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216 N Marshall Ave
Litchfield MN 55355

(320)693-2483

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Monday - Thursday 10 a.m. - 8 p.m.
Friday & Saturday 10 a.m. - 5 p.m.
Closed Sunday

Friday, April 29, 2016

The Weightiest of Books

One of the largest books I own has drawn some attention as it sits on the children’s desk.  It weighs 6.7 pounds, and contains 2,941 pages.  The title is Children’s Core Collection, 21st edition.  It is exactly what it says. There are about 12,000 books listed in it, all recommended by professionals for school and public libraries.  I bought it used, because new copies cost 240.00.  (If you ask me, I’ll tell you how much it cost, but I won’t put it in print.)   The 22nd edition has been released, also 240.00.  If you want, a copy of the 22nd edition can be sent to you from Japan, costing 450.00 plus 3.99 shipping.


 I mention this because several patrons have commented on the copy on the desk.  The cover has a colorful illustration from Alice in Wonderland, which may be a comment on the vast rabbit hole that is children’s book publishing.  If you search for the number of children’s books published each year, it’s pretty much impossible to know the exact number of books. It’s safe to say there are many thousands of books published each year, somewhere between 10,000 and 30,000. Or more.  This book helps me fill in the gaps in the children’s collections at Litchfield, Dassel, and Grove City.
 
This giant tome shares the desk with some great new books.  Avi has published a book of short stories about sons, fathers, and grandfathers, titled The Most Important Thing.  This is a wonderful collection of seven stories that ask the question, “What is the most important thing a father can do for his son?”  Avi is one of the best known children’s writers of our time, and his short stories show the mastery that made him an award winning author.

I don’t know how to describe Slacker, by Gordon Korman.  This very funny book is the story of how a group of friends who like to hang around playing
video games in the basement end up with a group devoted to doing good called the PAG –Positive Action Group.  It doesn’t really exist, except as a title meant to fool family members and school staff into believing that these gamers are really devoted to doing good things for their community.  As the plot unfolds, the group really does get involved in doing something no one else could do as it stops bulldozers from destroying their highway exit and saves a beaver named Elvis.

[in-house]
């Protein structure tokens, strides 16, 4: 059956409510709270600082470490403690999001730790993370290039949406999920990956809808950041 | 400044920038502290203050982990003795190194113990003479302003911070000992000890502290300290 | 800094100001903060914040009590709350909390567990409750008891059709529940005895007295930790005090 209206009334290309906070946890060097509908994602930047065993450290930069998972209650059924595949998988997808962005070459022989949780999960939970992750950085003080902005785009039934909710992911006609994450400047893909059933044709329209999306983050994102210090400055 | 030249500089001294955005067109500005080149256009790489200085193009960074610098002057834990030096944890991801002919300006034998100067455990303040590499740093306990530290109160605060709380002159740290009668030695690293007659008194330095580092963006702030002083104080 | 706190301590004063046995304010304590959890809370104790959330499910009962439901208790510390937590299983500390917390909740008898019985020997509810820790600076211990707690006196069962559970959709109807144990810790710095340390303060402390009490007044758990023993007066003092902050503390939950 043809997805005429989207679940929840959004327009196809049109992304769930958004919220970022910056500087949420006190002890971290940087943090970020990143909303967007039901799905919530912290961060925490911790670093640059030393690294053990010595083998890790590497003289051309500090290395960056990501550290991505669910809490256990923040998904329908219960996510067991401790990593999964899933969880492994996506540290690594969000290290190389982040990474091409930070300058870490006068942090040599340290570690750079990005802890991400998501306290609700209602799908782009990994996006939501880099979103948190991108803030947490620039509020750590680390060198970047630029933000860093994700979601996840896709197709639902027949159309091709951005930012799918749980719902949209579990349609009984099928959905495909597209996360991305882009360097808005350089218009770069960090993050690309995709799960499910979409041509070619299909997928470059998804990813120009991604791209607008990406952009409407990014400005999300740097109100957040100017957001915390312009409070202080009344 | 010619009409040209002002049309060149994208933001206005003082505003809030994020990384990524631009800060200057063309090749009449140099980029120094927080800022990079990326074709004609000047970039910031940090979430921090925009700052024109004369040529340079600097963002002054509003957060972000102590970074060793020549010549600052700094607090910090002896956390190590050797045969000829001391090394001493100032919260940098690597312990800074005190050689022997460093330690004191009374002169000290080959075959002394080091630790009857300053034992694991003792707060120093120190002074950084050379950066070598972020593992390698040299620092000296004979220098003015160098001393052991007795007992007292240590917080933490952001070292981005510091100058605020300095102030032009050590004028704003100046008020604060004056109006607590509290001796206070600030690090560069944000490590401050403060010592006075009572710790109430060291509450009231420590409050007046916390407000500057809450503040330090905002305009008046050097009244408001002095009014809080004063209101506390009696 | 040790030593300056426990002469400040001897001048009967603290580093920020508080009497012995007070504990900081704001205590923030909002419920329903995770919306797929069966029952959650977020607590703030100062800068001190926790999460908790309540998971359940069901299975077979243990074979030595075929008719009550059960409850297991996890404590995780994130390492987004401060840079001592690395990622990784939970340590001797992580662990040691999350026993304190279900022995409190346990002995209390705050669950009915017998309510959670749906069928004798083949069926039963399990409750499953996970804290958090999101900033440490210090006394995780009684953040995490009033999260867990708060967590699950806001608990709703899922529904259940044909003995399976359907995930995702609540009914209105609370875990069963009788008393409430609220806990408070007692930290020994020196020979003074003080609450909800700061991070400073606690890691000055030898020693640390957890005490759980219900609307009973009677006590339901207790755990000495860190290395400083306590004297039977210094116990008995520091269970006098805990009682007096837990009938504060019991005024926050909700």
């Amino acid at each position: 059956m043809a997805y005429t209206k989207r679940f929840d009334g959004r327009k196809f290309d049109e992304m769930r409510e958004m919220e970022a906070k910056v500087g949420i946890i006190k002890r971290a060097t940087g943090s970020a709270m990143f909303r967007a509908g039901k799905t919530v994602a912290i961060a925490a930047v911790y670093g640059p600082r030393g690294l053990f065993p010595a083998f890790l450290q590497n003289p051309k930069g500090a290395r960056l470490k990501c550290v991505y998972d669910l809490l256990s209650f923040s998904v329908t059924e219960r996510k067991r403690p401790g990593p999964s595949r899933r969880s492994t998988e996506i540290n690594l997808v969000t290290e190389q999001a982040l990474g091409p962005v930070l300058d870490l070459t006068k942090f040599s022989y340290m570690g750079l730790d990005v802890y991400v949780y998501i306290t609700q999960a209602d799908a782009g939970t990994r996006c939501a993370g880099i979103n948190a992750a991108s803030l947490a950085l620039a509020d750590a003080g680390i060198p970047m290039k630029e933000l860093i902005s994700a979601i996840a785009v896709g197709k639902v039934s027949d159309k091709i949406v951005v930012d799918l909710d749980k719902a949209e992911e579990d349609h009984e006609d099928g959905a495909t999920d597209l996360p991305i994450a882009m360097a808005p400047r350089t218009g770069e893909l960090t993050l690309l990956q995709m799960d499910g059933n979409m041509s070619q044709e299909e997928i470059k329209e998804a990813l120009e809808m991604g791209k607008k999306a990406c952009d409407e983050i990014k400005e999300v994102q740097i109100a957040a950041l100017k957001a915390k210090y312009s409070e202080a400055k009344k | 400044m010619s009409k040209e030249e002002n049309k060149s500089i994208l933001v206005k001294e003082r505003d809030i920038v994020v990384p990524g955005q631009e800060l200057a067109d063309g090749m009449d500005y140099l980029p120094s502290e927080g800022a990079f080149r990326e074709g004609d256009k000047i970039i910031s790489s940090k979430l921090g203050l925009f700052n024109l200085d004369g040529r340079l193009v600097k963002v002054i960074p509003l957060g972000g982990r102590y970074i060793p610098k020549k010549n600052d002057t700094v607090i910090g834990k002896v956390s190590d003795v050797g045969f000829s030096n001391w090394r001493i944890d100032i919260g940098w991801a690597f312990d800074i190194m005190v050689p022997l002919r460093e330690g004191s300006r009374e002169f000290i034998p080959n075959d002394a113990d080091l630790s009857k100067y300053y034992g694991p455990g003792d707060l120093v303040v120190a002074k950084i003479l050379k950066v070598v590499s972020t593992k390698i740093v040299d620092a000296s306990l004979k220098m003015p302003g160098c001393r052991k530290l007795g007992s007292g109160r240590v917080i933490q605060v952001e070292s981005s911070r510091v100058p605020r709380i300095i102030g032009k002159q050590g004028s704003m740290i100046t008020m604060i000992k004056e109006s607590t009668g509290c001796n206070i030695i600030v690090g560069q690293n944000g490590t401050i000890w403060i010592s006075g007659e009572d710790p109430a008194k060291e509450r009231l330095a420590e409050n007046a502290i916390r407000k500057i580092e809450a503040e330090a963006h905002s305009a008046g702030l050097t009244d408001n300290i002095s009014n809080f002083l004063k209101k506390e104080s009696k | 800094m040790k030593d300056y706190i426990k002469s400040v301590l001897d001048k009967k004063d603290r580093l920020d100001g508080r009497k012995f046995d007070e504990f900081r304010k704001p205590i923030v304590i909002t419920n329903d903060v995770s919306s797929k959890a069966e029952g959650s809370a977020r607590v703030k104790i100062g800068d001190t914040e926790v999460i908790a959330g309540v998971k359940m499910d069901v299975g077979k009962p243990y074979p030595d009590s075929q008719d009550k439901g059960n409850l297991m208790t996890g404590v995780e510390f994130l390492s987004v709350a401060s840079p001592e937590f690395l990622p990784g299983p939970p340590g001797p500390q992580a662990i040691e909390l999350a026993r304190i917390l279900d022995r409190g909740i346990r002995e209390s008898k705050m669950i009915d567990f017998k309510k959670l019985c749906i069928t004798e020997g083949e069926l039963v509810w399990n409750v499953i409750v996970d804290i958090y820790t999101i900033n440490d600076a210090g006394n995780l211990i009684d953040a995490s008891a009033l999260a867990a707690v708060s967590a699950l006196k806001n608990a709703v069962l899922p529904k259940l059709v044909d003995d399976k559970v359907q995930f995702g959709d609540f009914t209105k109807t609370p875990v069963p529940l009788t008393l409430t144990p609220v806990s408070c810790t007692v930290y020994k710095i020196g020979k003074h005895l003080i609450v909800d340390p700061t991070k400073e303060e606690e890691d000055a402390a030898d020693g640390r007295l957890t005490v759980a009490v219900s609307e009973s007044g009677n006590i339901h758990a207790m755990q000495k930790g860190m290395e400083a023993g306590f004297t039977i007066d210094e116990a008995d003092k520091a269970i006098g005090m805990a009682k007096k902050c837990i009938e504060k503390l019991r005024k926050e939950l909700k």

The Raven King, by Maggie Stiefvater, is book 4 of “The Raven Cycle.” Reviews at Amazon.com  show that  many of the reviewers are extremely  sad that the series is ending.  The library even  received a list of what to read now that Ms. Stiefvater has finished her quartet.  The four books in the series  are The Raven Boys, The Dream  Thieves, Blue Lily, Lily Blue, and The Raven King.  Again, I don’t know how to describe these books, except to invite you to read them.  They are full of dreams, magic, and suspense. 

Julie Kagawa has three series that are very popular right now.  They are The Iron Fey, The Blood of Eden, and The Talon Saga.  The library just added the three books of The Talon Saga: Talon, Rogue, and Soldier.  These books are about dragons that have the ability to change their form to blend in with humans.  Teenagers who are dragons,  teenagers who are dragon-slayers, a rogue dragon who is sort of a rogue teenager, romance, adventure, action, all wrapped up in a trilogy.  What more  could a fantasy-loving reader ask for?



                    
                                                                                                                                                                                                                                                                                                                                                                                                                                                                                                                                                                                                                                                                      




Friday, April 22, 2016

Book award season

by Beth Cronk, Litchfield head librarian

Let’s talk book awards.  This past week brought us book awards big and small, with the Pulitzers and the Minnesota Book Awards, and our library has a number of them available for you to check out.

The Sympathizer by Viet Thanh Nguyen won the Pulitzer Prize for fiction.  Although this book has gotten great reviews and has been up for other literary awards, not many people have heard of it.  A mixture of thriller and satire, this novel is described as smart and perspective-changing.  The narrator is a Viet Cong secret agent who evacuates with the last of the South Vietnamese flying out of Saigon.  He then continues to spy on a general and others as they start a new life in Los Angeles in the ‘70s. 

The Pulitzer for history went to Custer’s Trials: A Life on the Frontier of a New America by T.J. Stiles.  This biography digs into who George Armstrong Custer was as a person, intense and full of contradictions.  The author focuses on how Custer lived on a frontier in a sense of the time period, uncomfortably navigating the major changes in society that came in the middle of the nineteenth century.  Expect to have your ideas about Custer challenged if you read this one.